In her opening remarks, Nigar Göksel, editor-in-chief of TPQ, who chaired the discussion, pointed out that TPQ has been holding roundtable meetings on the Southern Corridor for three years now. Since last year's event, she noted how much had changed in the Southern Corridor debates. One year ago the Trans-Anatolian gas pipeline (TANAP) project was barely on the agenda, the transportation of northern Iraqi resources to Europe through Turkey seemed a more distant prospect, natural gas reserves had not been discovered in the Eastern Mediterranean, and energy infrastructure security was not as high on the agenda. Indicating that regional geopolitical developments are intricately related to pipeline politics, Ms. Göksel noted that the discussions would try to bring Turkey's relations with countries such as Russia, Azerbaijan, Iran, Iraq, Syria, and Israel into the fold. In addition to assessing recent developments regarding the Southern Corridor, she noted that this event aims to assess how Turkey is playing its geostrategic hand, how the EU's common energy policy is evolving, and what role the U.S. might play for the realization of the Southern Corridor.
Ambassador Matthew J. Bryza began his speech by stating that the Southern Corridor and TANAP are inevitable realities. TANAP makes commercial and geopolitical sense, he stated, explaining that it would enable Azerbaijan's natural gas to launch the Southern Corridor, with additional Azerbaijani gas, Turkmenistan's offshore reserves and northern Iraqi gas perhaps following in the future, linked to well-paying markets of Europe; moreover, TANAP would strengthen the links of Turkey and some of its key neighbors to the Euro-Atlantic community, marking a dramatic and historic shift in the geopolitics of Iraq. The only remaining questions are not whether, but how quickly the route will be completed, how it will be expanded in the future, and which export route will transport this gas deeper into Europe.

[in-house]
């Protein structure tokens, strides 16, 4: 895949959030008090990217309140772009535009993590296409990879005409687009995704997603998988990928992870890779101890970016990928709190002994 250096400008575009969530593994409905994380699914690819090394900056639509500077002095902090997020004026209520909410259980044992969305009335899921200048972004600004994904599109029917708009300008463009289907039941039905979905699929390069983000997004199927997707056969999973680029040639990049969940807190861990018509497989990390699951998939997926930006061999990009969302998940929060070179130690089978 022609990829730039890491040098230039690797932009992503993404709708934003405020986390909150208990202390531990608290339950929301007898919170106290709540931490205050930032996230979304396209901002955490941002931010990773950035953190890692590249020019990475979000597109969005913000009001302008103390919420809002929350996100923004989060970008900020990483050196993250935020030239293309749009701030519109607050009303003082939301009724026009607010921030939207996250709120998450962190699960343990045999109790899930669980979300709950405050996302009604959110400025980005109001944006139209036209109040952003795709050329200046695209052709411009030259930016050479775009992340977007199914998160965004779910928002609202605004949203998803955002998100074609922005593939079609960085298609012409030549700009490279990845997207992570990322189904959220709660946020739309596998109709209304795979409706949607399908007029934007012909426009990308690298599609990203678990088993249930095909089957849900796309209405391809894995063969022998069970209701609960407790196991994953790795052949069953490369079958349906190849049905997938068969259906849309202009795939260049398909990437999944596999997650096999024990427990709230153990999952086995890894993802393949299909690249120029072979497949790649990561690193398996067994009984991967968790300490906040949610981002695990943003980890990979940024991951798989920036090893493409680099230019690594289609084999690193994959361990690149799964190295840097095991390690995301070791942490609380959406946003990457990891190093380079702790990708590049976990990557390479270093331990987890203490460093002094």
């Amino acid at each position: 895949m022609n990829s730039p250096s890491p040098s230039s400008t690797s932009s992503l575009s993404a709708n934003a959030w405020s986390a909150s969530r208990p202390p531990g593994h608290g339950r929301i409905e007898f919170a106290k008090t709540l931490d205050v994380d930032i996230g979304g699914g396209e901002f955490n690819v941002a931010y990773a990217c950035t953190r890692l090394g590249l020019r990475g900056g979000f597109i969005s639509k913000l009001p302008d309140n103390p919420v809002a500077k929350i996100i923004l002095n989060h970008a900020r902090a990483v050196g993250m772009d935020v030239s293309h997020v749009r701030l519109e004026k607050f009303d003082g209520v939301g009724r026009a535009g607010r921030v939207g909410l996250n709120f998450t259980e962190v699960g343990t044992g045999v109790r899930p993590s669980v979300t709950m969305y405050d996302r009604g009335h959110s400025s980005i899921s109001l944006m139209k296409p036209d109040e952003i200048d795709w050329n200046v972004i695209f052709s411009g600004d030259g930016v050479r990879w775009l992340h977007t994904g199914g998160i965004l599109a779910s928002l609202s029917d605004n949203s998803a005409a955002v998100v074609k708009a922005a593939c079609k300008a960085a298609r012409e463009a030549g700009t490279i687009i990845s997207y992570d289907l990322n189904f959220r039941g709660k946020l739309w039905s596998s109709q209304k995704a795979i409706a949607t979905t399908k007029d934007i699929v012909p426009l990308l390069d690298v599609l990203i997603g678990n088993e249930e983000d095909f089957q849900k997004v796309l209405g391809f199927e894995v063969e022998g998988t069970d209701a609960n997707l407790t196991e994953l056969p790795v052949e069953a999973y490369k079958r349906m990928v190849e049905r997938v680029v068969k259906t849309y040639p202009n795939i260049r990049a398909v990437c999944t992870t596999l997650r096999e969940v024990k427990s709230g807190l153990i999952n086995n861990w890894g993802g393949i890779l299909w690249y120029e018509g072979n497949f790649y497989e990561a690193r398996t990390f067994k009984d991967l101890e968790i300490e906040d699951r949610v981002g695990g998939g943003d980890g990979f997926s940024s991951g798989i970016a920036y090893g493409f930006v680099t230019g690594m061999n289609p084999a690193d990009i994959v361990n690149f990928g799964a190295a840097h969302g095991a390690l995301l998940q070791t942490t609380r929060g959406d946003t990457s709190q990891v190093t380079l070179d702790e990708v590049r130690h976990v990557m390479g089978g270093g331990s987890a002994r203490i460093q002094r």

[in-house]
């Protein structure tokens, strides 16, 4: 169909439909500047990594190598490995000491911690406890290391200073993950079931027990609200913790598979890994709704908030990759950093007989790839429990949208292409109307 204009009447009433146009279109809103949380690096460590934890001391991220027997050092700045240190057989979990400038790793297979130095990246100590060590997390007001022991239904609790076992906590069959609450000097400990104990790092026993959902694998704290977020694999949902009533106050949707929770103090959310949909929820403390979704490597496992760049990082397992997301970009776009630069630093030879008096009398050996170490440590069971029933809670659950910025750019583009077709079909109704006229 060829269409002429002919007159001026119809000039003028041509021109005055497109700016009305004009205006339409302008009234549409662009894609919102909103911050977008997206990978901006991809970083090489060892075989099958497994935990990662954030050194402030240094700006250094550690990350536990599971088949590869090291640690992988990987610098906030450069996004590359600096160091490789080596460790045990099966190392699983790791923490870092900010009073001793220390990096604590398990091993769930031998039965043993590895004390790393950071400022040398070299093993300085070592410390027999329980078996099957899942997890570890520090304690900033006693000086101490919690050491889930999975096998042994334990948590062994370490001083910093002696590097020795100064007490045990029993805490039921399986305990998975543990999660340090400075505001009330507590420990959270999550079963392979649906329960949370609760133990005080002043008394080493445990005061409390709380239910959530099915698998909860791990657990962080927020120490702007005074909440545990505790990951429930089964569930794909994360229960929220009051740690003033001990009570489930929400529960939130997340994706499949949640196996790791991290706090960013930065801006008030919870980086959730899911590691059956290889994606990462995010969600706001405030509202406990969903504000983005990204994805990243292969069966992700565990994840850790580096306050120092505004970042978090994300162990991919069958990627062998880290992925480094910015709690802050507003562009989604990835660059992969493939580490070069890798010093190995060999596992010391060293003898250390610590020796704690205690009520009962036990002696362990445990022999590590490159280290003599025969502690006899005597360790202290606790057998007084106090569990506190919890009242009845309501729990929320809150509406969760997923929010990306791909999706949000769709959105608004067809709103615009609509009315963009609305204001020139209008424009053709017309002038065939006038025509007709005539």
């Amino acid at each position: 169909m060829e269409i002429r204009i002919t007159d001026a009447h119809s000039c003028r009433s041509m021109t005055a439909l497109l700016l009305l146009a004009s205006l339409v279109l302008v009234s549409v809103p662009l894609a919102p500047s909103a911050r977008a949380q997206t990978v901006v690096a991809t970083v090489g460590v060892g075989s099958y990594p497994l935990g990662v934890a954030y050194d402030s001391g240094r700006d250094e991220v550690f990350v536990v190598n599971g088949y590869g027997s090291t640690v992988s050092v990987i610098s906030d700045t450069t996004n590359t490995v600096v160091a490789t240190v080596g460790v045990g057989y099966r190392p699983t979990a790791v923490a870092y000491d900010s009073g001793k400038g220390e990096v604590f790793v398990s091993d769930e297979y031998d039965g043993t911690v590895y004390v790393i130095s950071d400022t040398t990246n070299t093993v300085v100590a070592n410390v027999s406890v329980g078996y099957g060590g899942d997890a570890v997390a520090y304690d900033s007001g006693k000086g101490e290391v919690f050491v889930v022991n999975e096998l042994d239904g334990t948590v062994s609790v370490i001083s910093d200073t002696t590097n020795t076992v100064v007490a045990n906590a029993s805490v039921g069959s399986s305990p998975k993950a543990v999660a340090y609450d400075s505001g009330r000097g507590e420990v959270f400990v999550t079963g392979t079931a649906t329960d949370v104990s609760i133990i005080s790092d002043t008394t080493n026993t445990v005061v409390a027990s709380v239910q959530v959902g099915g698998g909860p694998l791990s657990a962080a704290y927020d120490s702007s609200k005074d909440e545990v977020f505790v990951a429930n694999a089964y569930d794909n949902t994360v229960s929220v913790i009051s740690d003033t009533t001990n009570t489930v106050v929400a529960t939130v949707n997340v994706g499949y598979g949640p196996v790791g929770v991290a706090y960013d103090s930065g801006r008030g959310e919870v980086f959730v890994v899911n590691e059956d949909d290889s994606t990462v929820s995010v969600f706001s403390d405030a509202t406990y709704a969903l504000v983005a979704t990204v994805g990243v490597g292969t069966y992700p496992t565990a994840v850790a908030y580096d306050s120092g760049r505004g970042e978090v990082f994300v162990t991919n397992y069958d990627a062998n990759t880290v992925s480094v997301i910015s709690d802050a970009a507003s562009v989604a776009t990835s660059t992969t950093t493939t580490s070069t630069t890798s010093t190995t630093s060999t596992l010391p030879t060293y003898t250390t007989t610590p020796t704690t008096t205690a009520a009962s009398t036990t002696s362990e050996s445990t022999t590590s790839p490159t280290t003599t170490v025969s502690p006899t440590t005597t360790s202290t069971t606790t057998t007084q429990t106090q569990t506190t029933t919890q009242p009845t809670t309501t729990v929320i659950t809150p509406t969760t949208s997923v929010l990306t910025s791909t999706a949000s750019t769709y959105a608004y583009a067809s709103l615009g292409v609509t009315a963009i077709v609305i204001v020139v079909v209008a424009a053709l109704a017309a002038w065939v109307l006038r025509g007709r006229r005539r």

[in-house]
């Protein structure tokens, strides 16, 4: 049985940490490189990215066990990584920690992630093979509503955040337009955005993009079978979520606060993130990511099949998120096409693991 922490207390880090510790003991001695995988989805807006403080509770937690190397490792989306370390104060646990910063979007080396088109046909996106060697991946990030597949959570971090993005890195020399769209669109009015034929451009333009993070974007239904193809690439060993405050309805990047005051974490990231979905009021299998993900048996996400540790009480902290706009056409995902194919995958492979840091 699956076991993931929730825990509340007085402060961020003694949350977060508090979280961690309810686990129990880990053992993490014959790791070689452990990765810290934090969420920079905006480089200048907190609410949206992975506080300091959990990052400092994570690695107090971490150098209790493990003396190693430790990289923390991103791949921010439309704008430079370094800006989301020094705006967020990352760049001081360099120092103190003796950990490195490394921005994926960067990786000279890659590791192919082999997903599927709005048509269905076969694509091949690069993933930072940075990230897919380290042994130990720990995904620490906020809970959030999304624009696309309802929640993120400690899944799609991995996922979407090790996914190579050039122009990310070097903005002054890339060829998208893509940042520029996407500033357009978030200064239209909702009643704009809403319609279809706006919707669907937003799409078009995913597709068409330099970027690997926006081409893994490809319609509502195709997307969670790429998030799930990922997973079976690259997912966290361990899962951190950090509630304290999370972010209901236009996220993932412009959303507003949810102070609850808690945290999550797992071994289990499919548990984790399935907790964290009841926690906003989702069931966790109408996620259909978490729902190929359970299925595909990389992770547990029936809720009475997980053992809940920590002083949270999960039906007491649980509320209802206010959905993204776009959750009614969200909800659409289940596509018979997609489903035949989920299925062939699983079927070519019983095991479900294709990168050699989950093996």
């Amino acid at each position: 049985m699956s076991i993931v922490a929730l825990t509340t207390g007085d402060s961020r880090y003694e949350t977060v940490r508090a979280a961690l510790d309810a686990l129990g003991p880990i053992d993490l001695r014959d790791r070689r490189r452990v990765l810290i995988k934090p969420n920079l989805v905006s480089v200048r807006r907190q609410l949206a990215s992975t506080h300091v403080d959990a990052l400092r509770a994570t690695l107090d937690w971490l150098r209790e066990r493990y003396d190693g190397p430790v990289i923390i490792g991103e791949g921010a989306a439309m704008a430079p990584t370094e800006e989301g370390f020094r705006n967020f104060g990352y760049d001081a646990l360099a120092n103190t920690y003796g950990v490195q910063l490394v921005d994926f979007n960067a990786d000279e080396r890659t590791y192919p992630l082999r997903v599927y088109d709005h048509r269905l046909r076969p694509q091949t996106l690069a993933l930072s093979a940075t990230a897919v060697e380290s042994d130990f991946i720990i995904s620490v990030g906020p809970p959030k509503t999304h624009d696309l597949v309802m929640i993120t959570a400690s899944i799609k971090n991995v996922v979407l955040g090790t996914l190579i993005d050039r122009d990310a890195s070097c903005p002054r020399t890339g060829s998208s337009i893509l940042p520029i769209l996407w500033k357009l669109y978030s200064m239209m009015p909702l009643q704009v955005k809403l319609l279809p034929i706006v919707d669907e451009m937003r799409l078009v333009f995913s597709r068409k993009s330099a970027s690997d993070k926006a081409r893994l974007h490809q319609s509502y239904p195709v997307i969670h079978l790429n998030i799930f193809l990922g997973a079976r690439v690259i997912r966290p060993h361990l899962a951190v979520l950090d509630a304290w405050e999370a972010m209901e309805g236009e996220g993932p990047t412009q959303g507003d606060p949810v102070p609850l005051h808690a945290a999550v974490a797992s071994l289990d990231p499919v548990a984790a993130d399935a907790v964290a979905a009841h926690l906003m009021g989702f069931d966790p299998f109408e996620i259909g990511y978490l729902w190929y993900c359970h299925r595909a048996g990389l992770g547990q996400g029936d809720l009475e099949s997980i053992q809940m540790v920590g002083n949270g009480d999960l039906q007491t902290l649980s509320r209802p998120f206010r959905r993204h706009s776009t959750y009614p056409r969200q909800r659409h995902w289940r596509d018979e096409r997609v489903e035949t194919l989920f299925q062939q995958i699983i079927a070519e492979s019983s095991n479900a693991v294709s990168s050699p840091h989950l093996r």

The issue of the potential transfer of Eastern Mediterranean gas to Europe from Cyprus and Israel was also touched upon by Ambassador Bryza. Economically, the most attractive export route would be from the Republic of Cyprus to the northern part of the island then via pipe to Turkey and Greece. This economically most sensible solution could also help catalyze progress on a political settlement of the Cyprus question, which is of great interest to the EU and Washington. But he warned, "Economic interests will not drive a resolution of the Cyprus dispute, but it can offer a push." Also, according to the Ambassador, the deadlock in Turkish-Israeli relations would need to be overcome. Bryza emphasized that it is crucial that the Turkish government not lose strategic focus.